The firm has strong spots, but it needs more consistency.
Morningstar recently issued a new Stewardship Grade for Fidelity. The firm's overall grade--which considers corporate culture, fund board quality, fund manager incentives, fees, and regulatory history--is a B. What follows is Morningstar's analysis of the firm's corporate culture, for which Fidelity receives a C. This text, as well as analytical text on the other four Stewardship Grade criteria, is available to subscribers of Morningstar's software for advisors and institutions: Morningstar Principia®, Morningstar Advisor Workstation(SM), Morningstar Office(SM), and Morningstar Direct(SM).
Fidelity's impressive size has worked for and against it. As one of the fund industry's biggest companies with roughly $1.5 trillion in assets under management as of mid-2013, the privately held firm has never had a problem pouring resources into areas that benefit the end investor. The scale of its research, compliance, and trading operations are hard to match. However, its size hasn't translated into industry-leading offerings across the board.
Playing Catch Up
The firm has recently invested heavily in endeavors where it has ceded significant market share to competitors. For instance, in 2013, Fidelity launched Select Co., a Denver-based entity that houses its nascent exchange-traded fund efforts and existing lineup of sector-based "Select" mutual funds, hiring Tony Rochte from State Street and Greg Friedman from iShares and Russell.
While many argue Fidelity was late to the party, the firm has gone about its foray into the ETF market smartly. It partnered with BlackRock BLK (parent of ETF leader iShares) instead of building a passive outfit from the ground up, and in time, Fidelity will look to leverage its long history of sector-based research through actively managed ETFs and custom solutions. (So far Fidelity has only filed for a few actively managed fixed-income funds.) That Select Co. is based outside of Fidelity's Boston headquarters (and has a separate board of directors) could mean the firm thinks this venture needs space to develop its own culture; how that will affect staffing long term, including the mostly Boston-based Select managers (who also feed research to the diversified portfolio managers), remains to be seen.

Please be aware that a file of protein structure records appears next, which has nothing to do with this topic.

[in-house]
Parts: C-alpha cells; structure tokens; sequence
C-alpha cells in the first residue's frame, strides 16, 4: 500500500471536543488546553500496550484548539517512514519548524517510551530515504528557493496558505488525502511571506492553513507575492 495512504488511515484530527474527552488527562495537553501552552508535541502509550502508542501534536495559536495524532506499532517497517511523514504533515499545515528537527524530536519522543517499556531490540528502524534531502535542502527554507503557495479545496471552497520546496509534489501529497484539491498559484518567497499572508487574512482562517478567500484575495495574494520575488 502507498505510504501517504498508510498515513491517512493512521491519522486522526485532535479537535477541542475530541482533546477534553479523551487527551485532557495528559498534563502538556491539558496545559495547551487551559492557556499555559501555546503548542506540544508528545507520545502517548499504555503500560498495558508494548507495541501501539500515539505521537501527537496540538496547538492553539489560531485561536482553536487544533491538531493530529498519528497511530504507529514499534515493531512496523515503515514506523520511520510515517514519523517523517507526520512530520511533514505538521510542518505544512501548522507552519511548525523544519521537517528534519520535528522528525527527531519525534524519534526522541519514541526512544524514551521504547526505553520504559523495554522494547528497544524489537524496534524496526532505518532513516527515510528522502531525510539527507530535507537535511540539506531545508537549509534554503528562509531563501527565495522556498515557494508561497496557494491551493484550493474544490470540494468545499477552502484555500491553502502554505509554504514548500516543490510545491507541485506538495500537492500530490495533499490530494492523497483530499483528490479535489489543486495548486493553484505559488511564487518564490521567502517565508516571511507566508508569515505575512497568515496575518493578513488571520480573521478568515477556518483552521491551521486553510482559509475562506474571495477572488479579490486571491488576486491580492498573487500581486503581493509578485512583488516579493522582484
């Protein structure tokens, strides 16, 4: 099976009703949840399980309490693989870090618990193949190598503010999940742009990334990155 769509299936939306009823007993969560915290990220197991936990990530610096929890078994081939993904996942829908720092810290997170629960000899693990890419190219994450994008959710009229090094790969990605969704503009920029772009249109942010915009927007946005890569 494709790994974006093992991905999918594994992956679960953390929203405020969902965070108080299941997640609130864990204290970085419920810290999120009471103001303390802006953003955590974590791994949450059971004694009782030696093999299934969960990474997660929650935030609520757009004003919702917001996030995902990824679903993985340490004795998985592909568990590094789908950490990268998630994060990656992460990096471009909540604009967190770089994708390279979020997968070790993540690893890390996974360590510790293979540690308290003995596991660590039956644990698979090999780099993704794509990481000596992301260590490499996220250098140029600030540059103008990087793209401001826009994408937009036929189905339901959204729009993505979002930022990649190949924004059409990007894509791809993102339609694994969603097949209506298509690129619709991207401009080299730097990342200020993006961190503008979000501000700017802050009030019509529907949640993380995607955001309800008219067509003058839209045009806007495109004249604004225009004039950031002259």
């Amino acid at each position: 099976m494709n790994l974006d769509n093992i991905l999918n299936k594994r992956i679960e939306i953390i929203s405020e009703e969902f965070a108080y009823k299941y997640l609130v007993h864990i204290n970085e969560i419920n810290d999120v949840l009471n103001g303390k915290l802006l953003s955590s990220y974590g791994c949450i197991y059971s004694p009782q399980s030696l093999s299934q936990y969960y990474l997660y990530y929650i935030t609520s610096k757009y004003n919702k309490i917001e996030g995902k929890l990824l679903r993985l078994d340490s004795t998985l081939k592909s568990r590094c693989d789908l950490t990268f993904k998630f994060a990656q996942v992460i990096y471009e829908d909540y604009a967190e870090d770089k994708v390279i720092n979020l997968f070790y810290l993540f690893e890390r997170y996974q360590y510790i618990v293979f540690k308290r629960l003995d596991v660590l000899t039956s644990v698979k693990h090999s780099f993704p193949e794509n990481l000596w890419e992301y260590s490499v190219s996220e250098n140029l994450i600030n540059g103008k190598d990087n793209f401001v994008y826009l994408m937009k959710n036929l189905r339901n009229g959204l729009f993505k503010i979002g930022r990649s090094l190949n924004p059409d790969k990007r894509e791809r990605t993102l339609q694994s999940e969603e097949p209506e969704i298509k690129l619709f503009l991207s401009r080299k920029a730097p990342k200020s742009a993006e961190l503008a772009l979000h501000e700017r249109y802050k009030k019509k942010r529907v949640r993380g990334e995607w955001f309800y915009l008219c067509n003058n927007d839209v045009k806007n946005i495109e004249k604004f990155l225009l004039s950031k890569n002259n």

Elsewhere, the firm has invested heavily in areas where its once-formidable competitive advantages have eroded. A pioneer of target-date funds in the 1990s, Fidelity Freedom Funds long had a stronghold on that market's assets, thanks to the firm's dominance in the 401(k) record-keeping business. However, Fidelity lost significant market share (it dipped from 62.1% in 2005 to 32.4% by the end of 2012) as the funds' performance languished, more innovative competitors sprang up, and investor appetite turned more toward index-based fare. In response, Fidelity shored up its global asset-allocation group, which grew from 36 people in 2011 to 67 by 2013, including hires from the IMF and Barra. As part of the group's reorganization, Bruce Herring was named CIO, leaving his post as equity CIO, where he made inroads in improving risk management and portfolio construction following the equity funds' generally dismal performance during the 2007-09 financial crisis.
With more manpower, the team refueled its research, using revised capital-market assumptions and participant data to justify upping the Freedom Funds' equity exposure to levels similar to Fidelity's biggest competitors, T. Rowe Price TROWand Vanguard. The team also addressed criticism about the bland underlying funds featured in the series by adding investments run by star managers Will Danoff of Fidelity Contrafund FCNTX and Joel Tillinghast of Fidelity Low-Priced Stock FLPSX. While Fidelity could have improved its middling series sooner, it's encouraging that the firm has taken action.
Pockets of Strength and Weakness
Other parts of the company have long been more stable and successful. Fidelity's fixed-income team, which ran about 21% of the firm's mutual fund assets (excluding money markets) as of September 2013, is among the best in the industry. With operations based in Merrimack, N.H., the taxable investment-grade and municipal-bond groups have developed their own tight-knit culture. Managers and analysts work collaboratively, supported by Fidelity's significant investment in proprietary tools, and share a risk-conscious approach. Meanwhile, the high-yield group, based in Boston, boasts an extensive analyst staff and supports a number of well-respected funds. The overall team has enjoyed stability in its ranks, save for the occasional departure, such as Fidelity Floating Rate High Income's FFRHX Christine McConnell, who retired in March 2013 after 26 years at the firm. Thanks to a team-oriented approach, succession planning at individual funds has largely gone seamlessly. Long-term performance has been strong, too: For the 10-year period through September, the median category rank for Fidelity's fixed-income funds was 24. As of September, all but one fund with Morningstar Analyst Ratings were medalists (the lone exception was rated Neutral).
Fidelity hasn't been as consistent on the equity side: Of the 60 equity funds rated by Morningstar analysts as of September, 43% were Neutral.